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A Doctor’s Note

Oct 31

Posted by: ACHA
10/31/2011 1:07 PM  RssIcon

By Paul Willgoss

The three little words in the title are almost designed to irritate and annoy…

Why?

As a school child, a doctor’s note was needed to “prove” my heart condition was such that I couldn’t play sports. I then needed another one when the advice changed and I was allowed to.

As an adult, I needed a medical exam with a note from my doctor to join the civil service.

As a half marathoner, I needed a doctor’s note to join the gym.

As a multiple marathoner, and someone whose forgotten how many half marathons I’ve done (more a sign of the loss of brain cells than a boast), I need a doctor’s note to get the gym manager to work with me to design a workout plan for the next set of adventures.

Now, I know and can rationalise that this is about insurance, and I guess it’s even worse in the States than in the U.K., but it gets my goat (translation: irritates me to hell and back).

When something irritates me this much I try and work out why, so I can either find a balm or lance the boil.

Thus, my analysis:

I live with my heart condition (and my diabetes); I don’t let them control me.

Being reminded regularly that someone else has a measure of control over my participation in activities I love is not something an adult should like; basically, I don’t like being told what I can and can’t do.

I’m fitter now than at any time in my life, climbing and running better than ever. I could do with being the same weight as I was 25 years ago, but I’ll work on that! So why do I need checks that someone who could be starting exercise for the first time doesn’t?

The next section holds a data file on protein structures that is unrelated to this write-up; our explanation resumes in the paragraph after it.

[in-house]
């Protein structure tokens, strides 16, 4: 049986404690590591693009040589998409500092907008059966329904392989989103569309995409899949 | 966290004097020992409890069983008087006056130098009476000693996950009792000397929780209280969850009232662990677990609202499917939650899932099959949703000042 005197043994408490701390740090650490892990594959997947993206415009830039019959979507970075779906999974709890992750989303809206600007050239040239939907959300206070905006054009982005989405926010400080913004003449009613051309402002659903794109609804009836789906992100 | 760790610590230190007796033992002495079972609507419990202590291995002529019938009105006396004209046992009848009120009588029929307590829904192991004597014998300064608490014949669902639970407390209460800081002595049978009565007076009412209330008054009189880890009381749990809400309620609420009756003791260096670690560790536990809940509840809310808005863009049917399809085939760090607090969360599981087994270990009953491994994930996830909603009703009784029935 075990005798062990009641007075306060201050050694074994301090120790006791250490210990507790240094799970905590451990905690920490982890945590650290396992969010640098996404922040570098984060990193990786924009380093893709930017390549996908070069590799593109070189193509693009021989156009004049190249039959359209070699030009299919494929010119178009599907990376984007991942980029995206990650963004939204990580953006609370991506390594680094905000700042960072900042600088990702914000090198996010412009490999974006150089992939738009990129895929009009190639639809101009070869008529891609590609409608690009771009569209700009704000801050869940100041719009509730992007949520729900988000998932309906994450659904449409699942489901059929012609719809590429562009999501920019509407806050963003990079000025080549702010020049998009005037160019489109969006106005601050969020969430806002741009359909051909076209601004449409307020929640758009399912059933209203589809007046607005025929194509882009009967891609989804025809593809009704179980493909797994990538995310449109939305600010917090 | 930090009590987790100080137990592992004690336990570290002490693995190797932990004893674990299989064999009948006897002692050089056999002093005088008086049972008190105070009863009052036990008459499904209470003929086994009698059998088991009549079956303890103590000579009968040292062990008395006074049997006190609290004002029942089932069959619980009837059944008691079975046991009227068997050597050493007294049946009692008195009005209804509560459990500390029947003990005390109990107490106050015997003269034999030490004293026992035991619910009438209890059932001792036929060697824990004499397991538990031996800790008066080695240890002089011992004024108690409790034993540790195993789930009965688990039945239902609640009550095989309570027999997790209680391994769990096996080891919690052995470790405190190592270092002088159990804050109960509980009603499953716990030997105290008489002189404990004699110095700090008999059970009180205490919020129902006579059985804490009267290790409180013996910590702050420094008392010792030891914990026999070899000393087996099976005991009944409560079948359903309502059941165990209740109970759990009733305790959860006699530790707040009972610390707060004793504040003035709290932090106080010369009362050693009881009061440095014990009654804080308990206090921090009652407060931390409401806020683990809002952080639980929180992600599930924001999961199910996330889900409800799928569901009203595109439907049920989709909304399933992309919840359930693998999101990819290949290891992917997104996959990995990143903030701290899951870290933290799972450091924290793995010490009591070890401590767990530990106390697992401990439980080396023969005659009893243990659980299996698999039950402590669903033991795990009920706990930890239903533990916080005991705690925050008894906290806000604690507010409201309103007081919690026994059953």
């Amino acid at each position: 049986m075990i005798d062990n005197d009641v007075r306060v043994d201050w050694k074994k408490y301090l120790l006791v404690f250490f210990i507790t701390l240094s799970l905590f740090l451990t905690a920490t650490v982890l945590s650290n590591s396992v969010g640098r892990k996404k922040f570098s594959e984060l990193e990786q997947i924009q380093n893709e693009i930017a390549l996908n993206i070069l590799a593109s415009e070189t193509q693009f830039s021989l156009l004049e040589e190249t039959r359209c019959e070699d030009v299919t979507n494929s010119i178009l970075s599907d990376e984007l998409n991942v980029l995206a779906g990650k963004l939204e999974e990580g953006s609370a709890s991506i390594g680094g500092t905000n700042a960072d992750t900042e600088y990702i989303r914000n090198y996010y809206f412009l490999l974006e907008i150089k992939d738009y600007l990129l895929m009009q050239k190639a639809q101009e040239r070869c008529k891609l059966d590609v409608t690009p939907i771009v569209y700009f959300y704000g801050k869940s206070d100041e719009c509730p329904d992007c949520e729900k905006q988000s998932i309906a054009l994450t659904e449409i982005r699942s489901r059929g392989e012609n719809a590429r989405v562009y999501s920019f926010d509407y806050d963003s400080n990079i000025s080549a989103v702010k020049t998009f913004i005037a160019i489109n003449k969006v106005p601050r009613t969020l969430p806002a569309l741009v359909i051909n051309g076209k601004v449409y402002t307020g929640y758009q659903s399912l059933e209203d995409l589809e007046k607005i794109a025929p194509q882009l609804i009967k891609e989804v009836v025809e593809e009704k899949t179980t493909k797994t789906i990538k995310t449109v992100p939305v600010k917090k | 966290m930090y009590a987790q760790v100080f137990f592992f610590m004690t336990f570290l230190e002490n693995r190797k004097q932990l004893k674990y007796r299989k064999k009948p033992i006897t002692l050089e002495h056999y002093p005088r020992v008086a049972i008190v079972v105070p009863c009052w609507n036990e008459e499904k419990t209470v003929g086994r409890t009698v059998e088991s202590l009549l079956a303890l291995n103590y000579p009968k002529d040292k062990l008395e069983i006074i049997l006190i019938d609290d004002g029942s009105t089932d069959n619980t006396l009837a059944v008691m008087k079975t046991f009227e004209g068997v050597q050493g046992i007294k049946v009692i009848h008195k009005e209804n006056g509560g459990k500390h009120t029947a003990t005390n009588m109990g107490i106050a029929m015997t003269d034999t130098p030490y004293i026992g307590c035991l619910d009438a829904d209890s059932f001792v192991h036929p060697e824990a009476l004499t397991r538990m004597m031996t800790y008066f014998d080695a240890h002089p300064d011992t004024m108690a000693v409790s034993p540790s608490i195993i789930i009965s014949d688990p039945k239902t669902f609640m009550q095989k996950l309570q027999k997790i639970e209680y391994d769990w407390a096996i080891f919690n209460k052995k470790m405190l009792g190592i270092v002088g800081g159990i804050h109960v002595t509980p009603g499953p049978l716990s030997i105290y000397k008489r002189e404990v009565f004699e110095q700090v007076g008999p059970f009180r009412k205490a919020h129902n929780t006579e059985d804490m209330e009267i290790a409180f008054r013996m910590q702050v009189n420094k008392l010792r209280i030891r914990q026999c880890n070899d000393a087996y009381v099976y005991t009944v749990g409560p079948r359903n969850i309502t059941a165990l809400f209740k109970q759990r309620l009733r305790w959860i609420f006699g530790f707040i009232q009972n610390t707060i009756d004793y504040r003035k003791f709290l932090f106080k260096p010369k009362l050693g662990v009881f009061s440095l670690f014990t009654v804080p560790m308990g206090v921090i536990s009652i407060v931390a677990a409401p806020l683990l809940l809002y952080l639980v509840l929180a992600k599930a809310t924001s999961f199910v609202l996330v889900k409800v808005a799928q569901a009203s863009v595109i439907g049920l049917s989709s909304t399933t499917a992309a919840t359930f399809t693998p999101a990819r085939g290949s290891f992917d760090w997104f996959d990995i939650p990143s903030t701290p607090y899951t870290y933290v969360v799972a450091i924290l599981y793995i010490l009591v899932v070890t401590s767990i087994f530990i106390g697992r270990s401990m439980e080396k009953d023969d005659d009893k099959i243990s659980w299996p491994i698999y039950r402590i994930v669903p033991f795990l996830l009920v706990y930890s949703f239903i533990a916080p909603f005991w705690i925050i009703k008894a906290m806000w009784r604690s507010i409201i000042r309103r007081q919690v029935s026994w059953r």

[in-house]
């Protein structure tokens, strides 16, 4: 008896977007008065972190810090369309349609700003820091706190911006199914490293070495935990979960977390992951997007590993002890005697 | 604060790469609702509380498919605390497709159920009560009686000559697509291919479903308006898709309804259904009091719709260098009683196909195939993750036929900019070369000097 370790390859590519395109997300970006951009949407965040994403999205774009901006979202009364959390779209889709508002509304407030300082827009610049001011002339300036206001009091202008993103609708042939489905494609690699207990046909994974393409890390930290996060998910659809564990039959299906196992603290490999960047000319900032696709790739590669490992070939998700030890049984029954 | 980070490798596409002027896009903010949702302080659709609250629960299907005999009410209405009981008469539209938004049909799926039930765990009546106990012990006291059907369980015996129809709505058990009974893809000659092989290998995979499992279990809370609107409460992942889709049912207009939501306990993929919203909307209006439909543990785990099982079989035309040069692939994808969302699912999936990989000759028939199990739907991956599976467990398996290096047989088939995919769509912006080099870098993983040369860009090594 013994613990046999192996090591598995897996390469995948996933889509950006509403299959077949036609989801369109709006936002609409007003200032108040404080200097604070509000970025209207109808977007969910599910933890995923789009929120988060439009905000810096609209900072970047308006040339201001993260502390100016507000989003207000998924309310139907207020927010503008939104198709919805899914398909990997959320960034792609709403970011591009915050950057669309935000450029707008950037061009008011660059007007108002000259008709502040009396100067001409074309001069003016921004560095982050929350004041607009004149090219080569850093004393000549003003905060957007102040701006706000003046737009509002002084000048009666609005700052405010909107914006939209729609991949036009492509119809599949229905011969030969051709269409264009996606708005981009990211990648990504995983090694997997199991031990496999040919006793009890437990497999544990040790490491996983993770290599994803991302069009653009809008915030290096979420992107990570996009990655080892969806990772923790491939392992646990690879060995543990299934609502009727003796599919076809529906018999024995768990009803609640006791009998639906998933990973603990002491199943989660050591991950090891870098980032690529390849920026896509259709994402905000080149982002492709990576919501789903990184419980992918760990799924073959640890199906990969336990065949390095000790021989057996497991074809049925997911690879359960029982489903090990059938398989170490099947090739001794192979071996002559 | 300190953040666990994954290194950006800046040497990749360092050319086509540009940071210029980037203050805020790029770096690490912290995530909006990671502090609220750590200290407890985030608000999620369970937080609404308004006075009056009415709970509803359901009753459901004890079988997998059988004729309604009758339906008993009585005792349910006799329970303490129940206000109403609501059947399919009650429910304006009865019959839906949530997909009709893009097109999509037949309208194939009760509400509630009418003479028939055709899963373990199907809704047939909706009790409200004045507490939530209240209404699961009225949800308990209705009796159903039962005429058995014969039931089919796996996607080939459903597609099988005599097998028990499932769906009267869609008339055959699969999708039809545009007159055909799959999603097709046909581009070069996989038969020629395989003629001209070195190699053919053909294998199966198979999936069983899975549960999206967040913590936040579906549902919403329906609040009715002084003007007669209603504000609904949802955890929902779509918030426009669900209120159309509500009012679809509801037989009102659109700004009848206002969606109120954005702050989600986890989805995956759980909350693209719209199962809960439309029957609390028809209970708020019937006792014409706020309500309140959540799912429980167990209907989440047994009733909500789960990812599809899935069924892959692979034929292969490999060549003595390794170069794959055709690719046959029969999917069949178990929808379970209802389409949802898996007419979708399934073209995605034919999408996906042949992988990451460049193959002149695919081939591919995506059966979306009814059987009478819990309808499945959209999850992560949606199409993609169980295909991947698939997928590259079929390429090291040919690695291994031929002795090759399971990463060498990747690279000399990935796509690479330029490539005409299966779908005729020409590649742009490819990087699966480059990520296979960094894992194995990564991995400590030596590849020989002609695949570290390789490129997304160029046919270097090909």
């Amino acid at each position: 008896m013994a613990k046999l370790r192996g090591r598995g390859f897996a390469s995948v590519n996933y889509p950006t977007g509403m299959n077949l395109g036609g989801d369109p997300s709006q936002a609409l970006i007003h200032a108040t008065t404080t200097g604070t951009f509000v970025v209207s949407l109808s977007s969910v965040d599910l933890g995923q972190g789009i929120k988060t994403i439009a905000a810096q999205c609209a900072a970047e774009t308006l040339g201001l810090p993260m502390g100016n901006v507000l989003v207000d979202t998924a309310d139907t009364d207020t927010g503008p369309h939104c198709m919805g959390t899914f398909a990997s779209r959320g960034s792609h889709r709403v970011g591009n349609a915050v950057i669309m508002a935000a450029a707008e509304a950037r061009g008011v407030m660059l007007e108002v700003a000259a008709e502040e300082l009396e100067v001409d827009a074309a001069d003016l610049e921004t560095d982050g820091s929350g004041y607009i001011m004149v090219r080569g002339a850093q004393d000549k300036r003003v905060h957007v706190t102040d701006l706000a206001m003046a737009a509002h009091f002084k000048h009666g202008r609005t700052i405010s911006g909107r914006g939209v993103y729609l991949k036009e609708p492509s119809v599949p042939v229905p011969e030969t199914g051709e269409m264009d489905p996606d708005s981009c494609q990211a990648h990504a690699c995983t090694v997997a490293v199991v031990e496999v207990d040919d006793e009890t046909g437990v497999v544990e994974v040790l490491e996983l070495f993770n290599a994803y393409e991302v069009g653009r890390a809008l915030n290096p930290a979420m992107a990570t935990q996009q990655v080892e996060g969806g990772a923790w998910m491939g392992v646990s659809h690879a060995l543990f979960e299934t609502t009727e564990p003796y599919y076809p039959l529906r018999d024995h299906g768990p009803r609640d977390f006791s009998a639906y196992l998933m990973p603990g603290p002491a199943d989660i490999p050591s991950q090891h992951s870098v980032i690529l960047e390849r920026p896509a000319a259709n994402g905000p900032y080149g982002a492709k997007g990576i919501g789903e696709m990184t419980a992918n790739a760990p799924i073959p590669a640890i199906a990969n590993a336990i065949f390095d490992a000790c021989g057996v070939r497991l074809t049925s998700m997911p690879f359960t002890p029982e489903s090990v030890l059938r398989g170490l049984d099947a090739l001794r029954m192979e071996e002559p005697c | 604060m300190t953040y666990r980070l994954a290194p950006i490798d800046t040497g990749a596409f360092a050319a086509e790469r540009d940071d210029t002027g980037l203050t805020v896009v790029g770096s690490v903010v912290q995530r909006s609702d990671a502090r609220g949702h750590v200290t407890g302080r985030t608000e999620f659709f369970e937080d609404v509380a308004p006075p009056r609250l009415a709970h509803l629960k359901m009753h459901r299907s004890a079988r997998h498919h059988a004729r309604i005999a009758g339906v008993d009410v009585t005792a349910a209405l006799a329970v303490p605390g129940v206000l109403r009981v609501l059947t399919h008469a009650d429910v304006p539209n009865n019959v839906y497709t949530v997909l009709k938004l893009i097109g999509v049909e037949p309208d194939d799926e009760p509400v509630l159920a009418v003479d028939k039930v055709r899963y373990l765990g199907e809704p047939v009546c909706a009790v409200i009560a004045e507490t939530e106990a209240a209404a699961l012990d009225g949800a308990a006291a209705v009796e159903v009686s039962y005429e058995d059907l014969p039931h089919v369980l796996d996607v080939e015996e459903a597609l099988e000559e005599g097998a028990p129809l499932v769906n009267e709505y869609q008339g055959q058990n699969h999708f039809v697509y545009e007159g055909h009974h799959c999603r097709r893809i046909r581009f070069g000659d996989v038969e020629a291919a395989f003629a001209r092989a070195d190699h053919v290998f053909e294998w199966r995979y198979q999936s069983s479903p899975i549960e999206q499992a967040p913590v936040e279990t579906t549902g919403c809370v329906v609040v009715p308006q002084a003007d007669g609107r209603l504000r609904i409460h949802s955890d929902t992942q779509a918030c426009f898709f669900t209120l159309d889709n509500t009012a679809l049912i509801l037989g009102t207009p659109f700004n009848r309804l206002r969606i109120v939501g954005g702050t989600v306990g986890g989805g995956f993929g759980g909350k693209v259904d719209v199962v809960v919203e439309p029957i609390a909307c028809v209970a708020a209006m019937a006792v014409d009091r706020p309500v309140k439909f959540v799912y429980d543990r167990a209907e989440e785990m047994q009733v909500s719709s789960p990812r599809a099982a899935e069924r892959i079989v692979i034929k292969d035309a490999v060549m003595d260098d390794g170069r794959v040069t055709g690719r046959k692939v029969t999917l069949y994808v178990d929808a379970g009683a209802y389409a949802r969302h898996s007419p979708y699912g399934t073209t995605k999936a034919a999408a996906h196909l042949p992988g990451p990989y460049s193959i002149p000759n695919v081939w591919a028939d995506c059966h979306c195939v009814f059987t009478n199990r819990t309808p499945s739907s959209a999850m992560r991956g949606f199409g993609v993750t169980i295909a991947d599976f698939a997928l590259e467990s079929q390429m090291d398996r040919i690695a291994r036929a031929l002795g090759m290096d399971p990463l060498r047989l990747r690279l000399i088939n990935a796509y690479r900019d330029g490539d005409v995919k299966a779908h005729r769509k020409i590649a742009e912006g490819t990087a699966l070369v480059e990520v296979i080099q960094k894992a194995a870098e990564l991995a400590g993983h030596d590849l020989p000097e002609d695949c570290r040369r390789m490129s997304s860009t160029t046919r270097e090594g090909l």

All of which is my grump, and I know how to deal with it—the best way—by signing up for another event, getting the doctor’s note and working my arse off to do what I want to do.

So I’ve signed up for an ultramarathon, a short one of 50 km (31 miles). I’ll send the note to the gym tomorrow and set up the meeting to discuss my fitness requirements.

It would be easy to give in and say the irritations are too many to carry on with, to go back to gently jogging around the park of a lunch time, but while I can do what I do, I will do what I can.

And as the doctor’s note says, there is no reason why I can’t—which isn’t a bad place to end.

Marathon runner, GUCH (Grown Up with Congenital Heart Disease), long-distance hiker, charity trustee, patient advocate and whisky lover—Paul Willgoss is all of these and more. A member of the Most Honourable Order of the British Empire, his efforts both in front and behind the scenes for those with congenital heart defects have been recognized at the highest levels in his native U.K.

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